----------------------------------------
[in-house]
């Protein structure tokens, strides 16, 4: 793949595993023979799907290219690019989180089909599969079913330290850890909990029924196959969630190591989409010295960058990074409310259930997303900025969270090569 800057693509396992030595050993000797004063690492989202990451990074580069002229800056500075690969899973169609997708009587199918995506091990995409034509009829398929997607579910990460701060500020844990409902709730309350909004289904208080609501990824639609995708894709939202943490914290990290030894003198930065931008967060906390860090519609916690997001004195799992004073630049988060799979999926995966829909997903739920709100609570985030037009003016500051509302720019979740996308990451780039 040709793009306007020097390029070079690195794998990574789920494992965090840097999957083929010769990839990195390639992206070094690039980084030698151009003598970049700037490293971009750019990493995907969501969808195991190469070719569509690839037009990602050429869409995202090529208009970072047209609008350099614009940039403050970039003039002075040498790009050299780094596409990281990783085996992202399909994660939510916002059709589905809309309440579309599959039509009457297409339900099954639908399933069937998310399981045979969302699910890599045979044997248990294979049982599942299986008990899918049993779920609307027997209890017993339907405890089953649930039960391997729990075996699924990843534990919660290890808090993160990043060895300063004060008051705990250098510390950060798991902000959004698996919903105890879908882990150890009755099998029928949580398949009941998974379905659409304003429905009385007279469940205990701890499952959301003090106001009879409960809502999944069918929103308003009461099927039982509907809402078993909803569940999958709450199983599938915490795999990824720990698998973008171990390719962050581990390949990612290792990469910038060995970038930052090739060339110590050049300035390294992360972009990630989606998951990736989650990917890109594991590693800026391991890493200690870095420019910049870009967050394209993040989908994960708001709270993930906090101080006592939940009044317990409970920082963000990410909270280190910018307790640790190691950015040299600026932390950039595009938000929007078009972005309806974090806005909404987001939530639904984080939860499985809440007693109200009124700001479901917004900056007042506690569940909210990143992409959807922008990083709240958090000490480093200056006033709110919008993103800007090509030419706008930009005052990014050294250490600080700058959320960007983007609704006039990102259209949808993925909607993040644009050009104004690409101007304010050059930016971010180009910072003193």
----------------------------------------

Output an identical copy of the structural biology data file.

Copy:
[in-house]
């Protein structure tokens, strides 16, 4: 793949595993023979799907290219690019989180089909599969079913330290850890909990029924196959969630190591989409010295960058990074409310259930997303900025969270090569 800057693509396992030595050993000797004063690492989202990451990074580069002229800056500075690969899973169609997708009587199918995506091990995409034509009829398929997607579910990460701060500020844990409902709730309350909004289904208080609501990824639609995708894709939202943490914290990290030894003198930065931008967060906390860090519609916690997001004195799992004073630049988060799979999926995966829909997903739920709100609570985030037009003016500051509302720019979740996308990451780039 040709793009306007020097390029070079690195794998990574789920494992965090840097999957083929010769990839990195390639992206070094690039980084030698151009003598970049700037490293971009750019990493995907969501969808195991190469070719569509690839037009990602050429869409995202090529208009970072047209609008350099614009940039403050970039003039002075040498790009050299780094596409990281990783085996992202399909994660939510916002059709589905809309309440579309599959039509009457297409339900099954639908399933069937998310399981045979969302699910890599045979044997248990294979049982599942299986008990899918049993779920609307027997209890017993339907405890089953649930039960391997729990075996699924990843534990919660290890808090993160990043060895300063004060008051705990250098510390950060798991902000959004698996919903105890879908882990150890009755099998029928949580398949009941998974379905659409304003429905009385007279469940205990701890499952959301003090106001009879409960809502999944069918929103308003009461099927039982509907809402078993909803569940999958709450199983599938915490795999990824720990698998973008171990390719962050581990390949990612290792990469910038060995970038930052090739060339110590050049300035390294992360972009990630989606998951990736989650990917890109594991590693800026391991890493200690870095420019910049870009967050394209993040989908994960708001709270993930906090101080006592939940009044317990409970920082963000990410909270280190910018307790640790190691950015040299600026932390950039595009938000929007078009972005309806974090806005909404987001939530639904984080939860499985809440007693109200009124700001479901917004900056007042506690569940909210990143992409959807922008990083709240958090000490480093200056006033709110919008993103800007090509030419706008930009005052990014050294250490600080700058959320960007983007609704006039990102259209949808993925909607993040644009050009104004690409101007304010050059930016971010180009910072003193």